Once gain I ventured into the Letters to the Editor section of the Star Tribune and returned with blog fodder gold. This letter was penned by an individual wrongly blaming automobile manufacturers for the lack of available small trucks on the market:
After 190,000 miles of service, my 1998 Toyota Tacoma has come to the end of its life. A rusted frame has brought its use to an end. Concerned about liability, the Toyota Corp. has given me a rather generous sum to buy back my 13-year-old truck.
The bad news : Toyota no longer makes a small truck. If it did, I’m certain it would get well more than 30 miles per gallon.
My Tacoma averaged 27 mpg — not highway miles, mind you: 27-mpg average. I’m certain that 13 years of technology could easily push us into the 30-mpg range.
The small truck is gone; the question is: Why?
Why are we being dictated to by car companies? Why do we move backward rather than forward, and how much longer will such regression continue?
We are about to conclude one oil war; half of our trade deficit is petroleum, and winter no longer comes in November in Minnesota.
National strength comes from minimizing our liabilities, not ignoring them. All but a few suffer when the tail wags the dog, and it needs to end. Petroleum addiction and inaction challenges our future. Change should be parked in your garage.
MARK PALAS, ST. PAUL
Emphasis mine. Notice that Mark is blaming the automobile manufacturers for what is actually a fault of government policy. How so? It has to do with the method fuel efficiency is calculated by government busy bodies:
The Corporate Average Fuel Economy (CAFE) are regulations in the United States, first enacted by the U.S. Congress in 1975, and intended to improve the average fuel economy of cars and light trucks (trucks, vans and sport utility vehicles) sold in the US in the wake of the 1973 Arab Oil Embargo. Historically, it is the sales-weighted harmonic mean fuel economy, expressed in miles per US gallon (mpg), of a manufacturer’s fleet of current model year passenger cars or light trucks with a gross vehicle weight rating (GVWR) of 8,500 pounds (3,856 kg) or less, manufactured for sale in the US. If the average fuel economy of a manufacturer’s annual fleet of vehicle production falls below the defined standard, the manufacturer must pay a penalty, currently $5.50 USD per 0.1 mpg under the standard, multiplied by the manufacturer’s total production for the U.S. domestic market.
In other words a car manufacturer is punished if the average fuel efficiency of their fleet is below a specified threshold. This threshold, measured in miles per gallon, is a moving target that has only ever increased (meaning the average miles per gallon of a company’s fleet must be higher).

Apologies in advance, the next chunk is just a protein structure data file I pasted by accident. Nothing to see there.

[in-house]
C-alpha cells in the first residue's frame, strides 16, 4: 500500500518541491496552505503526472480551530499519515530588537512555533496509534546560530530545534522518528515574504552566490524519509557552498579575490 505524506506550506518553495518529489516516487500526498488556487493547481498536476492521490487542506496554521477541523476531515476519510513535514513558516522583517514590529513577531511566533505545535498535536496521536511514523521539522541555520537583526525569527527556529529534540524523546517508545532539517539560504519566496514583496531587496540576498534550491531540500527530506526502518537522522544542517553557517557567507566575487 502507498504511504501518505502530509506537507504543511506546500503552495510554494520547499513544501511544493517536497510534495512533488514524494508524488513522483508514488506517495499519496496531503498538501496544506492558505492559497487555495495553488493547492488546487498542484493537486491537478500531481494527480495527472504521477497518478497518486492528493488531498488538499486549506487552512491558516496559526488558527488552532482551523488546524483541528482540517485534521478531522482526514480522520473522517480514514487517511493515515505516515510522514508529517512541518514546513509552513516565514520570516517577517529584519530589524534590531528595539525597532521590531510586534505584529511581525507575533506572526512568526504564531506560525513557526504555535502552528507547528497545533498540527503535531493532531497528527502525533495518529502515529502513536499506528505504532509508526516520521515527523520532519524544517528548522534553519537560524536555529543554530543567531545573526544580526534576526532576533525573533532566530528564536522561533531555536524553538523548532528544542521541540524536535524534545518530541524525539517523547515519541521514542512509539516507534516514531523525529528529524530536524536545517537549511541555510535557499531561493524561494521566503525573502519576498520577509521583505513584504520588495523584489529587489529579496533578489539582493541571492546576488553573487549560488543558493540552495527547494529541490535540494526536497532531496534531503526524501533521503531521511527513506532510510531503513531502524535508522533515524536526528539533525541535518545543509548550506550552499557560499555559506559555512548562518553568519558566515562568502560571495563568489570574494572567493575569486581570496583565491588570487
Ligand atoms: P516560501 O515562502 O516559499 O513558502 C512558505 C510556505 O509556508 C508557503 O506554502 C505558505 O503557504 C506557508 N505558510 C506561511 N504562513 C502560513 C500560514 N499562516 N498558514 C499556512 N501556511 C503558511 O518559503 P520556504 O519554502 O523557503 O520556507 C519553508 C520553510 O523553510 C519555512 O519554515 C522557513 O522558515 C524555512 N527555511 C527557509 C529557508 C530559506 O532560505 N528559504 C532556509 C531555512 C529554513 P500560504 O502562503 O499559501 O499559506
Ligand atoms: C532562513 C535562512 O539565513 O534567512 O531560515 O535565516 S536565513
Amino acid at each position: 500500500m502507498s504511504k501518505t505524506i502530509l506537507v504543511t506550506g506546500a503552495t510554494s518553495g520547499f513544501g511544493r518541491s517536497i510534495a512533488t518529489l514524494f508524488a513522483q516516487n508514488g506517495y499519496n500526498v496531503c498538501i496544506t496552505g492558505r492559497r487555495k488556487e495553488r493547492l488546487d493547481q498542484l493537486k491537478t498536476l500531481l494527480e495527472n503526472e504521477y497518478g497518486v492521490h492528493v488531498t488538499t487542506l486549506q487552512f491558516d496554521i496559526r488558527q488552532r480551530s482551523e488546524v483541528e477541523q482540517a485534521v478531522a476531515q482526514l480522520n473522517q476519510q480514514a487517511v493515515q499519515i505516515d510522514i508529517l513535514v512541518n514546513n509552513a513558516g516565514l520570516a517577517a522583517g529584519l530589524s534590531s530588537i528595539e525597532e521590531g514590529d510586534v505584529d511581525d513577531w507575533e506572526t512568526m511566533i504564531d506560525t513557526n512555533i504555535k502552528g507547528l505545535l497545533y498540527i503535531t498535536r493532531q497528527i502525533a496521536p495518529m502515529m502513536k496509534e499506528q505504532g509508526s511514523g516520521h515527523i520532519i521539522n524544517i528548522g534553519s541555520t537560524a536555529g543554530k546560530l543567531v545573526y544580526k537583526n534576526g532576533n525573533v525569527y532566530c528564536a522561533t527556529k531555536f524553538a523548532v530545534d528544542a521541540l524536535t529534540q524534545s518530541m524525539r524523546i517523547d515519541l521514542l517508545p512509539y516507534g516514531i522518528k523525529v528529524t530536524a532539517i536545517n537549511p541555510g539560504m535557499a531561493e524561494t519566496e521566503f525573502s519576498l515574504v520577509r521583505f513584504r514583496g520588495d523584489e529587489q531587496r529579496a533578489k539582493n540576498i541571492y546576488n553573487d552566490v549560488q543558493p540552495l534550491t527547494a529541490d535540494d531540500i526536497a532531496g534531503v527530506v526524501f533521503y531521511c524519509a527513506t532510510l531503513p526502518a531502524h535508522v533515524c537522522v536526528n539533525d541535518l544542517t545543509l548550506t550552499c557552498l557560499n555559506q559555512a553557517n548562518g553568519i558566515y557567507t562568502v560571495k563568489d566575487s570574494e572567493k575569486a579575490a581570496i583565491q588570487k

Physics only allows for so much fuel efficiency to be squeezed out of a gasoline engine. Combine this, government regulations, and the fact that physics is a harsh bitch who also dictates that more fuel is required to produce more power and you have a formula that is just setting up small trucks for failure.
People who buy cars generally desire what they feel is acceptable acceleration and speed while people who buy trucks generally desire what they feel is acceptable towing capacity. Small trucks like the Ford Ranger are kind of an in between; they offer acceptable towing capacity without being gargantuan and therefore difficult to maneuver on small city streets. Unfortunately they’re not the most fuel efficient vehicles as people often will want to be able to pull their boat around with their small truck.
When the government increases the required average miles per gallon tough choices must be made. Increasing fuel efficiency requires decreasing power, which will irritate customers buying new vehicles (who generally assume their new vehicle will be equally or more power than their last). On the other hand if you eliminate one of the models that has a lower average miles per gallon your total corporate miles per gallon goes up. Thus in order to keep a majority of their customers happy and comply with the demands of government the automobile manufactures find they must make a handful of them unhappy.
You can’t rightfully blame automobile manufacturers for the lack of small trucks on the market, that blame is purely on the shoulders of government regulators.